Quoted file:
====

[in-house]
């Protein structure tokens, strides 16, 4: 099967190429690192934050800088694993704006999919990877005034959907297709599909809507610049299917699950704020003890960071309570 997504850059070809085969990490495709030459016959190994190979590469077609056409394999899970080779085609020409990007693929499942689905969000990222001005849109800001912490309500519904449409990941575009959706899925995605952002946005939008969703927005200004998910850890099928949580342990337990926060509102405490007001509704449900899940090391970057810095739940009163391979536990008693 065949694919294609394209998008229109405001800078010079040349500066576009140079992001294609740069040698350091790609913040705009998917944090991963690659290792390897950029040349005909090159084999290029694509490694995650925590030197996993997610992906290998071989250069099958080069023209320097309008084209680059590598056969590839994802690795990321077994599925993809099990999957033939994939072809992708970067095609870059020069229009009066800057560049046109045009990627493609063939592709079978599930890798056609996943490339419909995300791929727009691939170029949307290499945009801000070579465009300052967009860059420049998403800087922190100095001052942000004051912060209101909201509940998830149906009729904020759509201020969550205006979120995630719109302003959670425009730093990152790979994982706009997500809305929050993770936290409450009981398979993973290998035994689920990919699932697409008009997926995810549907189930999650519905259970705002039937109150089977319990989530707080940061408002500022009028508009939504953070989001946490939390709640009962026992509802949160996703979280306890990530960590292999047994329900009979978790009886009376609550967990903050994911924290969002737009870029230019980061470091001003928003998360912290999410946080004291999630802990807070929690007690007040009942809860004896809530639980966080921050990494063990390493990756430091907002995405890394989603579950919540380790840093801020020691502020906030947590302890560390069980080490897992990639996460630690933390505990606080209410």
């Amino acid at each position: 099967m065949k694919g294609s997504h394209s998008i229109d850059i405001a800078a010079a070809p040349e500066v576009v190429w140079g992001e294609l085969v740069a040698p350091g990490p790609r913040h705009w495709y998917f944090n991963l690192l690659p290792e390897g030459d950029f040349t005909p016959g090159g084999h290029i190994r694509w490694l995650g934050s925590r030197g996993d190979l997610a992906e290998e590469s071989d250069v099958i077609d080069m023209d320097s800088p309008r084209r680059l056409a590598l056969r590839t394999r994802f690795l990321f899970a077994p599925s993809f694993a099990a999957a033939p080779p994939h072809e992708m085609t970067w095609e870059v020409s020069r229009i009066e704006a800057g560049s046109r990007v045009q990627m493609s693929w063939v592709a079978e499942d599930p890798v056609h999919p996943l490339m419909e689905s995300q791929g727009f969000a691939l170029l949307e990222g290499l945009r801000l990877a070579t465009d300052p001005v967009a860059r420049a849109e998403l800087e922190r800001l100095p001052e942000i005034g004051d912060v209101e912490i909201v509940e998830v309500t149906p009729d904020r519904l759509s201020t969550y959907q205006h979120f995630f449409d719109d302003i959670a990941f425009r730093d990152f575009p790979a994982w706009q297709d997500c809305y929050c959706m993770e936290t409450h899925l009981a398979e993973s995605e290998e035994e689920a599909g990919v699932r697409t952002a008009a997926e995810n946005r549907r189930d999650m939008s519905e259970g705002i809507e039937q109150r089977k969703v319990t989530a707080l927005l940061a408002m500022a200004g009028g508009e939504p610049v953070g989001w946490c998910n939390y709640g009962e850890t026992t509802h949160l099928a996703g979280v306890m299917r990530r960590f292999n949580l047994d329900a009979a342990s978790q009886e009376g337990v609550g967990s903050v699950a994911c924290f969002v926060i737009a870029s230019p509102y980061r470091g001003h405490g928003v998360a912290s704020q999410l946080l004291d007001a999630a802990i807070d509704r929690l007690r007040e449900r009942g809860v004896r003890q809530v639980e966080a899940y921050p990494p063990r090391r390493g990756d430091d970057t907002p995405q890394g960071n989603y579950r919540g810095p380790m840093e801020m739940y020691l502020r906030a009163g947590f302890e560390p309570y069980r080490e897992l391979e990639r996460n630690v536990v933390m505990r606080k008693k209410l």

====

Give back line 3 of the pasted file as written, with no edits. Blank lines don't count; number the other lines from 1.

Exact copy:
């Amino acid at each position: 099967m065949k694919g294609s997504h394209s998008i229109d850059i405001a800078a010079a070809p040349e500066v576009v190429w140079g992001e294609l085969v740069a040698p350091g990490p790609r913040h705009w495709y998917f944090n991963l690192l690659p290792e390897g030459d950029f040349t005909p016959g090159g084999h290029i190994r694509w490694l995650g934050s925590r030197g996993d190979l997610a992906e290998e590469s071989d250069v099958i077609d080069m023209d320097s800088p309008r084209r680059l056409a590598l056969r590839t394999r994802f690795l990321f899970a077994p599925s993809f694993a099990a999957a033939p080779p994939h072809e992708m085609t970067w095609e870059v020409s020069r229009i009066e704006a800057g560049s046109r990007v045009q990627m493609s693929w063939v592709a079978e499942d599930p890798v056609h999919p996943l490339m419909e689905s995300q791929g727009f969000a691939l170029l949307e990222g290499l945009r801000l990877a070579t465009d300052p001005v967009a860059r420049a849109e998403l800087e922190r800001l100095p001052e942000i005034g004051d912060v209101e912490i909201v509940e998830v309500t149906p009729d904020r519904l759509s201020t969550y959907q205006h979120f995630f449409d719109d302003i959670a990941f425009r730093d990152f575009p790979a994982w706009q297709d997500c809305y929050c959706m993770e936290t409450h899925l009981a398979e993973s995605e290998e035994e689920a599909g990919v699932r697409t952002a008009a997926e995810n946005r549907r189930d999650m939008s519905e259970g705002i809507e039937q109150r089977k969703v319990t989530a707080l927005l940061a408002m500022a200004g009028g508009e939504p610049v953070g989001w946490c998910n939390y709640g009962e850890t026992t509802h949160l099928a996703g979280v306890m299917r990530r960590f292999n949580l047994d329900a009979a342990s978790q009886e009376g337990v609550g967990s903050v699950a994911c924290f969002v926060i737009a870029s230019p509102y980061r470091g001003h405490g928003v998360a912290s704020q999410l946080l004291d007001a999630a802990i807070d509704r929690l007690r007040e449900r009942g809860v004896r003890q809530v639980e966080a899940y921050p990494p063990r090391r390493g990756d430091d970057t907002p995405q890394g960071n989603y579950r919540g810095p380790m840093e801020m739940y020691l502020r906030a009163g947590f302890e560390p309570y069980r080490e897992l391979e990639r996460n630690v536990v933390m505990r606080k008693k209410l």